Joanna Lumley’s Trans-Siberian Adventures review

Joanna Lumley's Trans-Siberian AdventuresJoanna Lumley isn’t exactly well known for her in-depth documentaries or long distant journeys, especially as the majority of us will have started to associate her a little too much with her Ab Fab precious Patsy persona. However, her Trans-Siberian Adventures for ITV are a joy to watch as they prod and poke the surface to capture all of the shimmering ripples and darker troughs that she finds along the way.

If Joanna Lumley in a documentary is a stretch for you, you’re probably also wondering why such a specific journey on the Trans-Siberian Railway, but the fact that she was a model and worked in Moscow in her youth for a period of the swinging sixties – in the thick of the Cold War – is an easy explanation. This forms the premise of her travel plan as she returns to her former home via the most interesting route possible, taking her from Hong Kong, where she hasn’t visited since she was a little girl, through China, into Siberia and on to the Russian capital, taking in some 5,777 miles and seven time zones in the process.

The first episode of the three-part documentary series aired on Sunday the 12th July 2015 and it was an impressive introduction to the great adventure Joanna Lumley has embarked on. She starts out by trying to find the street in Hong Kong that she grew up in with her family where her father was stationed leading a Ghurka regiment as a part of the former British colony’s army. It’s a past which had a big impact on her own political activism to press for the ability for British army Ghurka’s to be granted the opportunity to take residence in the UK, a mission she succeeded in.

From Hong Kong she travels on a recently built bullet train through China, taking her to Beijing, some 1400 miles away, in just ten and a half minutes, emphasising the massive economic and technological growth in the country in recent years. The trip takes her past cities that you will have never even heard of, despite the fact that they have populations as big as London. However, they pale in comparison the the 21 million people that make up the Chinese capital residency. Having immersed herself in the rags, riches, history, culture and eccentricities of the super-massive city, she then boards the Trans-Siberian railway and makes for the border, taking in the sights and high adventure along the way.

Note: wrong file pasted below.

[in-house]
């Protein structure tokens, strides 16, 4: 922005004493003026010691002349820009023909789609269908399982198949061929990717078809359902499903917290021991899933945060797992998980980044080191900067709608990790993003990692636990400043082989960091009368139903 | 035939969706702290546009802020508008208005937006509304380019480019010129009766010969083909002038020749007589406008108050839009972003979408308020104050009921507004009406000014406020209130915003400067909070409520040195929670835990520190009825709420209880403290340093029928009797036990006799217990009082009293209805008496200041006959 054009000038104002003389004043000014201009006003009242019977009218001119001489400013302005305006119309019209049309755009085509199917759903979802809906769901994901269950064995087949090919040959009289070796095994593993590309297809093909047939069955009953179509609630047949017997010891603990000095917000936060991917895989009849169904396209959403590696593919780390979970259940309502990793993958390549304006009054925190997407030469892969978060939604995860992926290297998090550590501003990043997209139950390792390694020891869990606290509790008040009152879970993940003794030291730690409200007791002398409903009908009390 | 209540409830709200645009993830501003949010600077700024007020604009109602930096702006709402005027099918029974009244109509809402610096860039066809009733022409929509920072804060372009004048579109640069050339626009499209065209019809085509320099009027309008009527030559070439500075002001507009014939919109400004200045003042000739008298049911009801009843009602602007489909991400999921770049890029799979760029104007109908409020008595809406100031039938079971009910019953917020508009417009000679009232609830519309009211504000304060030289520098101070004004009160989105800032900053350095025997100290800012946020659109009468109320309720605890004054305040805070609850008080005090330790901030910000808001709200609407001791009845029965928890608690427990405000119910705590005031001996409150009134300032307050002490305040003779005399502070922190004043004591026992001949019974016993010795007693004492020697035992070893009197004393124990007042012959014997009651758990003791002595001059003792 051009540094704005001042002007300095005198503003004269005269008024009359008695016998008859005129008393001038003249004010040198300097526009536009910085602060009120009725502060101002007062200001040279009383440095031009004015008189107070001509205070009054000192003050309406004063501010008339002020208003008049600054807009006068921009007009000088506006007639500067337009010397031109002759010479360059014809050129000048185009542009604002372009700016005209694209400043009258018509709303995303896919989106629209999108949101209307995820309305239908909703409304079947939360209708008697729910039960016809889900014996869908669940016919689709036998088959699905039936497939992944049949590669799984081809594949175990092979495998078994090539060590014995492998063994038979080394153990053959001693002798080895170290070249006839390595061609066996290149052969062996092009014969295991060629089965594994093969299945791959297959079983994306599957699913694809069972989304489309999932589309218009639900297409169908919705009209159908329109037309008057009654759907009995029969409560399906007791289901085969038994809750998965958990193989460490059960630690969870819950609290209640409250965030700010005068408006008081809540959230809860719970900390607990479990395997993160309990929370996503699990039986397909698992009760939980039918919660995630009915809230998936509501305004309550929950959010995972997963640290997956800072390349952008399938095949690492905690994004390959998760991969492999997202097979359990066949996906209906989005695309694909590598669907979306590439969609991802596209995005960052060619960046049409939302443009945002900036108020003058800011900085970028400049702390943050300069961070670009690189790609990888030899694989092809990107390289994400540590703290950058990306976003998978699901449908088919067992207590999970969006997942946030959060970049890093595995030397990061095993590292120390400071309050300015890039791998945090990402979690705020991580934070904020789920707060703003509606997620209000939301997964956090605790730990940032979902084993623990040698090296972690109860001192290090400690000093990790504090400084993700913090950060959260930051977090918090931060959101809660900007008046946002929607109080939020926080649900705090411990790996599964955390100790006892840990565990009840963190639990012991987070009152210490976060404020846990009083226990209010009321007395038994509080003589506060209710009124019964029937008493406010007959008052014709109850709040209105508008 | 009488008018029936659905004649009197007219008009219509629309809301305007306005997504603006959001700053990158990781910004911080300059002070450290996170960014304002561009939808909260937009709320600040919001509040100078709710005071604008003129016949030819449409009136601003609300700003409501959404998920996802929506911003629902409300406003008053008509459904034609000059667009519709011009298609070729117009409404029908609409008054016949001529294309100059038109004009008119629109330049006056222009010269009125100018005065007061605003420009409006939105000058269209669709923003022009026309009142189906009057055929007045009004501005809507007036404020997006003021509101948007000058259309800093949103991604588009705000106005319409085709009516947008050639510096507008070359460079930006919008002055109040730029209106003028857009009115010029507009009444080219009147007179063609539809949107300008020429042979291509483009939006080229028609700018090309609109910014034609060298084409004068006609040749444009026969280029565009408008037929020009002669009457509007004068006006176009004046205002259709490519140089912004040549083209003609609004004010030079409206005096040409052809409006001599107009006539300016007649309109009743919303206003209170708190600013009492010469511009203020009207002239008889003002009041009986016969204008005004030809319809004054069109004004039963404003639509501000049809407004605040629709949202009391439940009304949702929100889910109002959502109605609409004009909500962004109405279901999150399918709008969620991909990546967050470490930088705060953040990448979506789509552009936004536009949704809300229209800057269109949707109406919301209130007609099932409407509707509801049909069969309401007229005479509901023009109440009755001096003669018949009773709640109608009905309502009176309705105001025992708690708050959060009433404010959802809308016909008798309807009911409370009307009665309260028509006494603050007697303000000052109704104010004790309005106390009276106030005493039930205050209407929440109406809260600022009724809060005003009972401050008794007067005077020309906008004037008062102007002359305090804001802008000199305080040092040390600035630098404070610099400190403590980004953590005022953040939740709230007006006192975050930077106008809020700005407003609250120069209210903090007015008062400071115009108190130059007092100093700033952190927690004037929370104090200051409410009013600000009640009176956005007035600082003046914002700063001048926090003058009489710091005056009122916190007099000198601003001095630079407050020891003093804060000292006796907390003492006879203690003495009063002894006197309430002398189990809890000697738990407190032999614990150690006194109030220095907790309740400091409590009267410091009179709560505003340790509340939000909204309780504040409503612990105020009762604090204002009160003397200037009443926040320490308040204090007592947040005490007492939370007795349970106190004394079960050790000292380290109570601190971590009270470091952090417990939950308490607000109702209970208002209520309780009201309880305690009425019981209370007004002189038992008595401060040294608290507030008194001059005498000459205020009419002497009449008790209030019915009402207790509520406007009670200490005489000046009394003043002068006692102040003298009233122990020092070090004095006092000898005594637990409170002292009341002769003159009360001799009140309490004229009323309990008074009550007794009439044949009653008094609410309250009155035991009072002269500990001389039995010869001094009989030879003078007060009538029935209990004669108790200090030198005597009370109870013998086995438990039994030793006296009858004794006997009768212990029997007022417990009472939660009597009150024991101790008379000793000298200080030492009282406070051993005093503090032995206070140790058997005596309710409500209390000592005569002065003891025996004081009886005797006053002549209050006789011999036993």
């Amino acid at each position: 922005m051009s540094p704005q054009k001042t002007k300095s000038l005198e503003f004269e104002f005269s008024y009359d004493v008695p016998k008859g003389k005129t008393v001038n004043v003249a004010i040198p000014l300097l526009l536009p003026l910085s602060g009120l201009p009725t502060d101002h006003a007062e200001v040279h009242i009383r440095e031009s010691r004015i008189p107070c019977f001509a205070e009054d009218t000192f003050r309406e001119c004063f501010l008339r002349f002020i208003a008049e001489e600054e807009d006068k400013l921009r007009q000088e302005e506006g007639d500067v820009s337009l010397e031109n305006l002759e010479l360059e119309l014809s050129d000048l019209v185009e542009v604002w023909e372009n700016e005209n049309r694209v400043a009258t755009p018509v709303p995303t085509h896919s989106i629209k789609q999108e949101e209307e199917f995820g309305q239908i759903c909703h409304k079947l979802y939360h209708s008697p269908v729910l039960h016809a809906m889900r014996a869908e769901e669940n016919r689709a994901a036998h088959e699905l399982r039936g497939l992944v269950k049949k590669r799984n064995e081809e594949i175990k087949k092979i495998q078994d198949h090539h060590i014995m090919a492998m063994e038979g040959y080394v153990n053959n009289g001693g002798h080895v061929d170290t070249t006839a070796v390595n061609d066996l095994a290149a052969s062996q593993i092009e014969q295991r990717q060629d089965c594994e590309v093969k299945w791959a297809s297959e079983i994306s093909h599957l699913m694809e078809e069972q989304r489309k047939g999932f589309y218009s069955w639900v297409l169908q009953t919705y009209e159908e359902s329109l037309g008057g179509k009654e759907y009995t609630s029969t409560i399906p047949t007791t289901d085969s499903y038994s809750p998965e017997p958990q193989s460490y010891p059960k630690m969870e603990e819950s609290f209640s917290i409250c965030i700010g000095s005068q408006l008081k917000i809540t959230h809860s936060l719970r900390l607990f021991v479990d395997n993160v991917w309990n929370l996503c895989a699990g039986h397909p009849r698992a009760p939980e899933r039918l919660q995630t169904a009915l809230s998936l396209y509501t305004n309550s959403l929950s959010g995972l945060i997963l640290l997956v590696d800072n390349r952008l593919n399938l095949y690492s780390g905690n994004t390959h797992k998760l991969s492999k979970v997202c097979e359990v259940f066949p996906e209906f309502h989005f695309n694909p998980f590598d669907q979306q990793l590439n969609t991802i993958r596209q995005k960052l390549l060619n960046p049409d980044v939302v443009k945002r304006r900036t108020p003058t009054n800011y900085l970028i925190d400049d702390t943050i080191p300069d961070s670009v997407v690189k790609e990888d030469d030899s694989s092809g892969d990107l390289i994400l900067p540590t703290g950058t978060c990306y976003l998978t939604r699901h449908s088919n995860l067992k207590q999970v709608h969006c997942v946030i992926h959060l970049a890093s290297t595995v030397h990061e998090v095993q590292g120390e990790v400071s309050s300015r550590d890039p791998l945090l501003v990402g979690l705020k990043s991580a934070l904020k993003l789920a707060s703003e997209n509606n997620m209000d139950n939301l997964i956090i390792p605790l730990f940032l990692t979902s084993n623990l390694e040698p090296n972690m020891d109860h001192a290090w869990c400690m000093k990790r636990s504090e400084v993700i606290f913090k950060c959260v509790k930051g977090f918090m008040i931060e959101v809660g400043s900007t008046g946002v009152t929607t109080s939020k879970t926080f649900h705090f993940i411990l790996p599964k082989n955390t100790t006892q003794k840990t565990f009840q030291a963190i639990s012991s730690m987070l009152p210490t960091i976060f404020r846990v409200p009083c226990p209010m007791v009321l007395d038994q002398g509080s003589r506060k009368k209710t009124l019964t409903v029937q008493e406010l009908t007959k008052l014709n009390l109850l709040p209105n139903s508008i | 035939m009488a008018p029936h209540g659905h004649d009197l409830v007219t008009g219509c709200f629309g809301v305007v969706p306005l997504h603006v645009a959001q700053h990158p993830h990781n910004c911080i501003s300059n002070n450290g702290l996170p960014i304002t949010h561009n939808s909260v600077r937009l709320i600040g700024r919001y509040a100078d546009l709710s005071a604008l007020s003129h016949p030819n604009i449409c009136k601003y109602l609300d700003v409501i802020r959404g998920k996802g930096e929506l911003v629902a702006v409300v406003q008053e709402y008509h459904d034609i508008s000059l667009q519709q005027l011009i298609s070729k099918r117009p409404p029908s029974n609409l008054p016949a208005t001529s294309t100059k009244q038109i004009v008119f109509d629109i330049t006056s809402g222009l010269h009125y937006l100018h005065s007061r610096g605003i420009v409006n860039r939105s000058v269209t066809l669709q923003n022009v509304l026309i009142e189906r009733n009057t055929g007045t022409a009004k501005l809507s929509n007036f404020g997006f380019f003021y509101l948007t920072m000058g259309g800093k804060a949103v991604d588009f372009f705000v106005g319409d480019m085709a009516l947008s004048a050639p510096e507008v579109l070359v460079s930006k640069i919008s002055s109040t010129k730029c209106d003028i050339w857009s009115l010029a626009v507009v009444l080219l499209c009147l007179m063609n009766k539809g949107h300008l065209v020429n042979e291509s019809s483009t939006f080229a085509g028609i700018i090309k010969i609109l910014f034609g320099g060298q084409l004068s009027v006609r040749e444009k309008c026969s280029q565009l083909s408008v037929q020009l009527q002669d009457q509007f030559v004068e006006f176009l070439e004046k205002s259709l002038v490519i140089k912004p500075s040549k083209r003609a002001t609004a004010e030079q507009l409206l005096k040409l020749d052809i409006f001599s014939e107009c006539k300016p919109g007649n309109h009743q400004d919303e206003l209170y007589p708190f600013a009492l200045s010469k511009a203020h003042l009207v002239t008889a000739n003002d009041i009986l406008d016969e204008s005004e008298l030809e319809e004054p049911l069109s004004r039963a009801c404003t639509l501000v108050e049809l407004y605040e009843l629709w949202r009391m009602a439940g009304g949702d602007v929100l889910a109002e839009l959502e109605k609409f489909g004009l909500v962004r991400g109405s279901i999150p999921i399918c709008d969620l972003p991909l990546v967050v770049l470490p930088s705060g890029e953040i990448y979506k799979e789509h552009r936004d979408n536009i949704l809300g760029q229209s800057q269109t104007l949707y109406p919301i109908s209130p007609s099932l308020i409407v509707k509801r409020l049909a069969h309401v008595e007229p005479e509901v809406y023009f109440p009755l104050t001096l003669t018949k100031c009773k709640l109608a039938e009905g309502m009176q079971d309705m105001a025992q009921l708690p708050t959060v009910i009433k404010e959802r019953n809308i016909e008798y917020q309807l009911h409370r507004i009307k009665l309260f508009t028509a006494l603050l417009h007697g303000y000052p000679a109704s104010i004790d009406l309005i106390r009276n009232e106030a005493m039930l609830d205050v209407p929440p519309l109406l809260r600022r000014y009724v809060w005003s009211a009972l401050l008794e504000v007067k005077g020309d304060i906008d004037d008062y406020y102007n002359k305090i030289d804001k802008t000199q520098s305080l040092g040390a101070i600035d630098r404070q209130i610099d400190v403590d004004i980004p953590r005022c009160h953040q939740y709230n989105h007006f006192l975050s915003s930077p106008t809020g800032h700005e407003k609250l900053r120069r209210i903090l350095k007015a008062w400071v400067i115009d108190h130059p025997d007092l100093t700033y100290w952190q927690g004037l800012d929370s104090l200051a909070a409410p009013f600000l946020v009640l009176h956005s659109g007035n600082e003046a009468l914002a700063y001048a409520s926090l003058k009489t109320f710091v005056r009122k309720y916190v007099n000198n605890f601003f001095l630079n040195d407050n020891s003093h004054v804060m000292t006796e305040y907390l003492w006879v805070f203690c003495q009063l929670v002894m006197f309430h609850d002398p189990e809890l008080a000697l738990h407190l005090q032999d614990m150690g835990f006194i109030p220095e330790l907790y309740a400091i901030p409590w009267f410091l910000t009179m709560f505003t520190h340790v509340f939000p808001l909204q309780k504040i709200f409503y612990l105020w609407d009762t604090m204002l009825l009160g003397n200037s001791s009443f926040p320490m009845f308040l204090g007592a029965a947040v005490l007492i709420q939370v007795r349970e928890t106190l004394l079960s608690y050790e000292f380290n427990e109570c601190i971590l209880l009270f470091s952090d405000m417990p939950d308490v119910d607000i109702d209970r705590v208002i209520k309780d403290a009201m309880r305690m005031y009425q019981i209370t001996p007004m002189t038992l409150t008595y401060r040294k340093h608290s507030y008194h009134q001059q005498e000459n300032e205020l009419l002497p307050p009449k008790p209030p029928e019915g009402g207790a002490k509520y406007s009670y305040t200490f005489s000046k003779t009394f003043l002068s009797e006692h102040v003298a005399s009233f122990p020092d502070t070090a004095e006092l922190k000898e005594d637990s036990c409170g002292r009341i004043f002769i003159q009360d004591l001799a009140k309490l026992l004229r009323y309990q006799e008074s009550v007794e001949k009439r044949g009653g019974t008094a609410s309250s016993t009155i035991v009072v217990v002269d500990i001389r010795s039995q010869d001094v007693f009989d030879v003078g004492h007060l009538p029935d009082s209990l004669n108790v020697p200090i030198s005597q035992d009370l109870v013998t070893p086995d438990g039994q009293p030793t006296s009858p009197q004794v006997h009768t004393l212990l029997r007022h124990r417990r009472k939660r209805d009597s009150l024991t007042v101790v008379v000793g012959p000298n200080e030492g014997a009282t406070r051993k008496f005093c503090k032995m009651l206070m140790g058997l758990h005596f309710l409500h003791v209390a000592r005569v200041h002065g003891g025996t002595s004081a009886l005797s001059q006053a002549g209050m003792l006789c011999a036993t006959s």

The second episode in the series aired on the 19th July, continuing Joanna’s Trans-Siberian odyssey as she embarks on the transition period of the journey where the East and eastern Russia overlap. Haggling with traders on the train, getting into trouble with Russian border guards and talking politics and Vladimir Putin with a nervously guarded ballroom dancer are just a few of the key moments of the first episode and it makes for fascinating viewing.

In addition to providing a brilliant insight into the people, culture and landscape of the places she visits, it’s other big triumph is in providing a fascinating view of the real life character of Joanna Lumley. She’s a genuine wonder to watch with an impressive mix of bravery, poignancy, humour and silliness, which helps her to give a startlingly rounded exposition of everything and everyone she comes into contact with.

This is complimented massively by a very talented film and production crew who have combined an investigative journalism style with the kind of high-definition camerawork that the BBC has become famous for. A grim Russian train station becomes transformed into a blazing beauty with some well crafted focal shifting and lense flaring to bathe it in the glow of the morning sun, while in an earlier scene a hidden camera in Joanna’s room captures some furtive shots of the Russian guards searching her cabin and confiscating the second of the two cameras that had been set up. It makes for incredibly compelling viewing.

The final, Moscow-bound episode will air on Sunday 26th July 2015, rounding off the cool new documentary on ITV. With similarities with some of Michael Palin’s globetrotting escapades for the BBC, it’s a whistle stop tour that will give you a fast moving glimpse of the Trans-Siberian Railway journey and a close-up look at the brilliant presenter.

Joanna Lumley’s Trans-Siberian Adventures review: 4.4/5

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